Don’t worry be ’ appy

The rise and rise of health apps and track­ing gad­gets bodes well for well­be­ing, writes Jen­nifer Dud­ley- Ni­chol­son

Sunday Tasmanian - Tassie Living - - Tech -

IT’S the lat­est trend in hi- tech health care and it doesn’t in­volve con­sult­ing Dr Google.

‘‘ DIY health’’ has been named the sec­ond big­gest trend of 2012 by Trend­watch­ing. com, thanks to a surge in fit­ness apps, record spend­ing in the cat­e­gory and a wave of health gad­gets that track your ev­ery move and vi­tal sign.

These smart de­vices can now record more than just the num­ber of steps you take and the calo­ries you burn. They can also judge the qual­ity of your sleep, record your blood pres­sure and test your blood sugar, up­load­ing ev­ery de­tail to an app for mo­bile mon­i­tor­ing.

Health­care and tech­nol­ogy ex­perts say the pop­u­lar­ity of the cat­e­gory is set to grow ex­po­nen­tially this year, although they warn these apps are no sub­sti­tute for pro­fes­sional med­i­cal ad­vice.

Ap­ple’s App Store al­ready houses more than 7700 health and fit­ness apps, and in­de­pen­dent re­search firm Tech­navio es­ti­mates spend­ing on these apps will reach $ 4.1 bil­lion by 2014.

Fur­ther­more, Re­search2 Guid­ance pre­dicts 247 mil­lion smart­phone users will down­load a mo­bile health app this year – al­most dou­ble last year’s au­di­ence of 124 mil­lion.

The pop­u­lar­ity of these apps, the firm says, has been height­ened by sen­sors at­tached to smart­phones, many of which be­gan to emerge late last year.

These gad­gets in­clude wear­able de­vices that track users’ move­ments, such as the Jaw­bone Up, Fitbit Ul­tra and Nike’s Fuelband, as well as more se­ri­ous med­i­cal de­vices.

Univer­sity of Tech­nol­ogy Syd­ney se­nior lec­turer Dr Peter Lei­jdekkers, who founded the My­fit­ness­com­pan­ion web­site and Google An­droid app, says the trend now en­com­passes se­ri­ous med­i­cal in­stru­ments, too, with FITBIT UL­TRA [$ 95] is a clip that mon­i­tors steps, in­cline, sleep and calo­ries burnt. JAW­BONE UP [$ 95] is a wrist­band that mea­sures move­ment and sleep. ZEO SLEEP MAN­AGER [$ 95] is a head­band to track sleep pat­terns. IHEALTH SMART GLU­COME­TER [ due Septem­ber] will at­tach to the base of an iphone or ipad to mea­sure blood sugar. WITHINGS BLOOD PRES­SURE MON­I­TOR [$ 179] mea­sures sys­tolic and di­as­tolic pres­sure and con­nects to an iphone. smart­phone con­nec­tiv­ity added for con­ve­nience and easy mon­i­tor­ing.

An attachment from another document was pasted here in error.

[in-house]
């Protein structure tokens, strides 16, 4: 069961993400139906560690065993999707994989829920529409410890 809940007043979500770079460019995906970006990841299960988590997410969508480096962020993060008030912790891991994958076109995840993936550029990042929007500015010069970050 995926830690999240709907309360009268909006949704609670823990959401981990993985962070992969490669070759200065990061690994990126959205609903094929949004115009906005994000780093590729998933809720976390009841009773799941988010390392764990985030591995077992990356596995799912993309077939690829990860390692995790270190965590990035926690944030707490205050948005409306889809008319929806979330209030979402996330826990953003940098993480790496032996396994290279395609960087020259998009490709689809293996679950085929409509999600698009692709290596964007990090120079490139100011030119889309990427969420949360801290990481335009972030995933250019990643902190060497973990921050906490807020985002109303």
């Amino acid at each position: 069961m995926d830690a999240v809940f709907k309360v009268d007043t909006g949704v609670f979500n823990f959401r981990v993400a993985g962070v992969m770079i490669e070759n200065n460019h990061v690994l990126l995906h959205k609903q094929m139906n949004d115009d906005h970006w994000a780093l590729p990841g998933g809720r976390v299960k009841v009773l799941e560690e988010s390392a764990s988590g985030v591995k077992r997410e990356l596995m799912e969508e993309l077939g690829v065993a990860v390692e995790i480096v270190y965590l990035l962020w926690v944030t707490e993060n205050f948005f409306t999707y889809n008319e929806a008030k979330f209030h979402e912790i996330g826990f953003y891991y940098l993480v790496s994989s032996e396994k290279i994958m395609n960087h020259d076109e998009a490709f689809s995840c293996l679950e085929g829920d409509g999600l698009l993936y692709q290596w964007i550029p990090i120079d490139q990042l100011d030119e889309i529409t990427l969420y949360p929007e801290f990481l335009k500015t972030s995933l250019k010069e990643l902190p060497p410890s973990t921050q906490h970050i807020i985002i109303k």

‘‘ In the past, these gad­gets were stand- alone de­vices,’’ Lei­jdekkers says.

‘‘ If you had a blood glu­cose mon­i­tor, you had to write down your re­sults in a book or type them into a spread­sheet. Nowa­days, a lot of these new de­vices have wire­less com­mu­ni­ca­tion – Blue­tooth, ANT or wire­less con­nec­tions – and their re­sults can be added to a mo­bile phone.’’

Lei­jdekkers says this is par­tic­u­larly im­por­tant for peo­ple whose health con­di­tions re­quire con­stant mon­i­tor­ing, but the de­vices can in­creas­ingly be found in the hands of healthy peo­ple who sim­ply want to im­prove their fit­ness.

It’s a trend that has seen more than 5500 peo­ple down­load his My­fit­ness­com­pan­ion app, for ex­am­ple, which com­piles data from other de­vices.

‘‘ The line be­tween med­i­cal and fit­ness gad­gets is get­ting blurry,’’ he says. ‘‘ It de­pends on how you want to use them.’’

Iworld Australia di­rec­tor Aldrin De­clase says health de­vices un­veiled at the Con­sumer Elec­tron­ics Show in Jan­uary will ar­rive in lo­cal stores this year.

The ihealth Smart Glu­come­ter, for ex­am­ple, plugs into an iphone, ipad or ipod and can be used to mea­sure blood sugar.

‘‘ You just prick your fin­ger, swab it and in­sert the swab into this de­vice and it up­loads the in­for­ma­tion to an app,’’ De­clase says.

The de­vice is due in Australia in Septem­ber, as it is await­ing ap­proval by health au­thor­i­ties.

Other health de­vices now on the mar­ket in­clude blood pres­sure mon­i­tors that con­nect to smart­phones, weight scales that wire­lessly up­load your sta­tis­tics to an on­line data­base, and sleep mon­i­tors that record rapid- eye move­ment and sleep dis­tur­bances.

The good news, Lei­jdekkers says, is that all this mon­i­tor­ing can pro­vide plenty of mo­ti­va­tion for those who want to im­prove their health and fit­ness.

TECH­NI­CALLY FIT: US sprinter Carmelita Jeter wears a Nike Fuelband ex­er­cise gad­get.

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